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Smart Mouthguards Help High-School Football Coaches Make Safe Decisions From The Sidelines

footballmouthguardThe last thing an athlete would want is to be benched, even temporarily. Practices and games are important to players, as they help them improve and be able to achieve the guts and glory under Friday night lights. However, when Craig Olejniczak, the athletic trainer of high school football, sees one of his players involved in a hit of almost 90 g-forces, he recommends that the coach takes him out so he can undergo further evaluation. Although it’s a tough decision to make, it can prolong a player’s competitive career.

Olejniczak is an athletic trainer at Middletown High School in New York. He monitors every athlete with a vector mouthguard and software developed by iBiometrics, a company located in Kirkland, Washington. These mouthguards are equipped with sensors that collect data on every tackle and hit Olejniczak’s players absorb, and this allows him to make safe decisions that help protect them.

Increased public awareness concerning concussions in youth football players has greatly helped stimulate the appeal of mouthguards to athletic staff and coaches. According to Harpers Company, the U.S. experiences around 1.6 – 1.8 million sports-related concussions every year. Ideally, a study published in the Journal of Athletic Training showed that concussions represented 8.9% of all high school athletic injuries, with football and soccer having the highest rates. Another study revealed that averagely, a high school player is twice as likely to sustain a brain injury as a college athlete. In 2009, emergency rooms reported 250,000 concussions for those aged below 19 years. That figure was 150,000 in 2001.

The mouthguard sensors feature ESP Chip Technology, which is designed to measure the linear and rotational accelerations of head impacts during games and practices. A gyroscope and an accelerometer produce data, which helps coaches and athletic trainers extrapolate the severity and origin of the impact. Coaches and Team trainers work off a dashboard, which shows the live feed.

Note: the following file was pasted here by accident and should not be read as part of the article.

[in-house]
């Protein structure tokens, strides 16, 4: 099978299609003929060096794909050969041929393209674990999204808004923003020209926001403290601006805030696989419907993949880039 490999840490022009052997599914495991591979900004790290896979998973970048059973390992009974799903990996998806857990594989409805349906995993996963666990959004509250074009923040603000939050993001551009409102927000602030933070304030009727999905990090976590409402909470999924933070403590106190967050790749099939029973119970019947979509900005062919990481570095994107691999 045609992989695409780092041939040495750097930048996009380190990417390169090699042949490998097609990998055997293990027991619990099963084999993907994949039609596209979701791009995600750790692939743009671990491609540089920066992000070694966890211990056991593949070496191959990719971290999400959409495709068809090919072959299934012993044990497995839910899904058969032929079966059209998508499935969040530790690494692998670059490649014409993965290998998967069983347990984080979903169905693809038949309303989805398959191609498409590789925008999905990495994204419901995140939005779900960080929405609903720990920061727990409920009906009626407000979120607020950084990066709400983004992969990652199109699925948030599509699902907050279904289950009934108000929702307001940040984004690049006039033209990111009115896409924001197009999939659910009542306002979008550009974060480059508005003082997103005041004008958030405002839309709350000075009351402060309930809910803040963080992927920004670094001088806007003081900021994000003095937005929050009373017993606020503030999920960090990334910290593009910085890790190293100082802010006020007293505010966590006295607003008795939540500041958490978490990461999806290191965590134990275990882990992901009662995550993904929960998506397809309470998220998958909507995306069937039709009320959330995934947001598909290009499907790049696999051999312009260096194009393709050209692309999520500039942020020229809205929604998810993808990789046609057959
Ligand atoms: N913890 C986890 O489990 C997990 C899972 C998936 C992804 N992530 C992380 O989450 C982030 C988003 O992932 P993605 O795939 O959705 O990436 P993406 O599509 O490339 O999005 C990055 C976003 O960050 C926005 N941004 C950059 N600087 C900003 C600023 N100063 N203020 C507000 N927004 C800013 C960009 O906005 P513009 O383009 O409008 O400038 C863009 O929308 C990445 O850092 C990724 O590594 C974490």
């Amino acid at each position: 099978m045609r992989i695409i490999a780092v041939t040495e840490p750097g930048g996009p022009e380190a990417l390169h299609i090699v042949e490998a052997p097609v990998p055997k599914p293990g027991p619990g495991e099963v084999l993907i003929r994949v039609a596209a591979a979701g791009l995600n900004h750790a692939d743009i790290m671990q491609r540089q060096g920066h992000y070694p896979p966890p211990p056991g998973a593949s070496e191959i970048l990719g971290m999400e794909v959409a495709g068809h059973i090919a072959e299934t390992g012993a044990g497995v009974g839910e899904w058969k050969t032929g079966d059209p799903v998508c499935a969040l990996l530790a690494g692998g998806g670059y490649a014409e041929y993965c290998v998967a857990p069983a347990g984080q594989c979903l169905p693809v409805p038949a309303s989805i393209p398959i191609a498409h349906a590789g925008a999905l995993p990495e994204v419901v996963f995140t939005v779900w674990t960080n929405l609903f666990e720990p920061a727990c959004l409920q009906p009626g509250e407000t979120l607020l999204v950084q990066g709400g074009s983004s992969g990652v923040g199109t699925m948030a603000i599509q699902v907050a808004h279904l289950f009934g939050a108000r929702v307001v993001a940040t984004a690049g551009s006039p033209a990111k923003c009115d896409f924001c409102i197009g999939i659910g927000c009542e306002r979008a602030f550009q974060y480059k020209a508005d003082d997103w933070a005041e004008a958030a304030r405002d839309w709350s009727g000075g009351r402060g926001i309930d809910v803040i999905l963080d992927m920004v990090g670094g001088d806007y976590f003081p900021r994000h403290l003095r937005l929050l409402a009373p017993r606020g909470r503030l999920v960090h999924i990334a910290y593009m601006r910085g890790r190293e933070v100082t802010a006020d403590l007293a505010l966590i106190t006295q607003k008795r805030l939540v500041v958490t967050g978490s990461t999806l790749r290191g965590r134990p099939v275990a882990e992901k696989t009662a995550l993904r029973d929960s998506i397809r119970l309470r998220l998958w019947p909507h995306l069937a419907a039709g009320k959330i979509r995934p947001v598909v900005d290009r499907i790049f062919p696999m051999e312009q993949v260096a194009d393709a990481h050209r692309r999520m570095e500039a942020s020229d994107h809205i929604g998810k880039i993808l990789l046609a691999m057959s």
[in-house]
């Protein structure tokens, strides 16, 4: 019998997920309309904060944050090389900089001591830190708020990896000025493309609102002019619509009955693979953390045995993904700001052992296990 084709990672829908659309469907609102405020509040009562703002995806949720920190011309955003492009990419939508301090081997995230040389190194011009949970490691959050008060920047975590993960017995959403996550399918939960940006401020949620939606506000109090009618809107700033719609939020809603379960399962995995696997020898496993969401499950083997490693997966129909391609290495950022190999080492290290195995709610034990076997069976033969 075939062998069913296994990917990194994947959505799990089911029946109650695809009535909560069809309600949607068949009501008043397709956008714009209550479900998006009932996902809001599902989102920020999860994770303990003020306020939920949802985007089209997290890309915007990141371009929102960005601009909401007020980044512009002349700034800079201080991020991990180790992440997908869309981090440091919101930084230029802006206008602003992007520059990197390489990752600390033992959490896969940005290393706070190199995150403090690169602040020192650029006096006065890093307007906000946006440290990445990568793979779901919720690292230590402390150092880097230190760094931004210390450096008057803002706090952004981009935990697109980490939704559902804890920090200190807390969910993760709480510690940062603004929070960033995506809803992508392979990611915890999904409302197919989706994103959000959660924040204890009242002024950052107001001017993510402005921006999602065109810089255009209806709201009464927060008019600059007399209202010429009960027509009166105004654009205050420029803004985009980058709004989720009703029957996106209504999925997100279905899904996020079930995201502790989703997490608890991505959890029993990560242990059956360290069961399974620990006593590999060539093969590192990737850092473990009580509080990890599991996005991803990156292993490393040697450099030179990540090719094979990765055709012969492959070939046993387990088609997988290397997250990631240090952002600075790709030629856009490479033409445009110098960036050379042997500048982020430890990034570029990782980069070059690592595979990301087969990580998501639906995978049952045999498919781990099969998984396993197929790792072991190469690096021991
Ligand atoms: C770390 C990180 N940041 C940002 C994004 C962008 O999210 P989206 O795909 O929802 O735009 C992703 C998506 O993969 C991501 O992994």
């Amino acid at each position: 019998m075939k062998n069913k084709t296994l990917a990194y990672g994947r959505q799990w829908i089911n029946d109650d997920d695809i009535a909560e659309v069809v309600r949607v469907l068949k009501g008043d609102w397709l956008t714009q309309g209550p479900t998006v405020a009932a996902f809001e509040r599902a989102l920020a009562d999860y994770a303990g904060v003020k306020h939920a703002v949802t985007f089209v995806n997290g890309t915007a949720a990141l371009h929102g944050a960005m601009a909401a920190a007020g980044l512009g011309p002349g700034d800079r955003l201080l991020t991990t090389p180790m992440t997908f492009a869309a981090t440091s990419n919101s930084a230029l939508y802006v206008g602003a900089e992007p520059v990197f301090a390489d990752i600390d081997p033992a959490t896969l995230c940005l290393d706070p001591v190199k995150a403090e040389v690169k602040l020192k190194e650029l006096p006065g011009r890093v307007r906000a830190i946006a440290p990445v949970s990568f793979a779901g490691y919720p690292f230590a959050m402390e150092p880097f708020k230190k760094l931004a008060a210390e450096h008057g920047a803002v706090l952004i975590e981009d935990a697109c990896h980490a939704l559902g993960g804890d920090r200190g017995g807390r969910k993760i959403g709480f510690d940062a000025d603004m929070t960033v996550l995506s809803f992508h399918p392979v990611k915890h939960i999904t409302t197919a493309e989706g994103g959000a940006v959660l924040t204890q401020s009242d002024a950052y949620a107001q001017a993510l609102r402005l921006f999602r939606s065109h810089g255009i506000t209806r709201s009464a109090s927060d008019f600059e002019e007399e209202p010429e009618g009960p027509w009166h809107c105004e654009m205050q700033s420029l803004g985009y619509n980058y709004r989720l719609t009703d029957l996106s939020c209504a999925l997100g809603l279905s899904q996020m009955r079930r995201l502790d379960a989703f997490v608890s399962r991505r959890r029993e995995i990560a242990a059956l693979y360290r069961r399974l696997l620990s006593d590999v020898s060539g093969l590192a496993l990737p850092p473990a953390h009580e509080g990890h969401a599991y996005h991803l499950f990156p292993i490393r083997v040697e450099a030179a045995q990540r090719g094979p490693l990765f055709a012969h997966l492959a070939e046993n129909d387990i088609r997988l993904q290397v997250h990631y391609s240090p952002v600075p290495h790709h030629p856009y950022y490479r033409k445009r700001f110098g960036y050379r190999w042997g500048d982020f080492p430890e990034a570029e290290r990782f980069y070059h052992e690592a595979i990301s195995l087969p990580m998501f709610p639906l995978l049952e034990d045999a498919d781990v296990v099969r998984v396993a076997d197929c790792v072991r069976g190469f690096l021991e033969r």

Sensors embedded in the mouthguard collect data before storing it on the device for the software to analyze it, thereby, helping trainers and coaches create actionable plans that help athletes evade future injuries. It shows users that a profound impact has occurred, and they are able to see a 3D rendering where an athlete absorbed the hit and overlay it onto a heat map.

This translates into real-time data that helps coaches make immediate play changes such as taking off players who have been involved in a hard hit, which can trigger threshold set by the team, leading to flagged alerts, which can be pushed to mobile devices as well. Moreover, teams can tailor those thresholds to individual athletes based on their history and any health problem that requires monitoring.

The information is normally stored on a local SQL database, where it syncs to a secure cloud environment as soon as the coaching staff has an internet connection. The secure cloud environment is always powered by Microsoft Azure and the software is written for Windows 8 and Windows 10. Although most schools use PCs and laptops, a few use Surface tablets.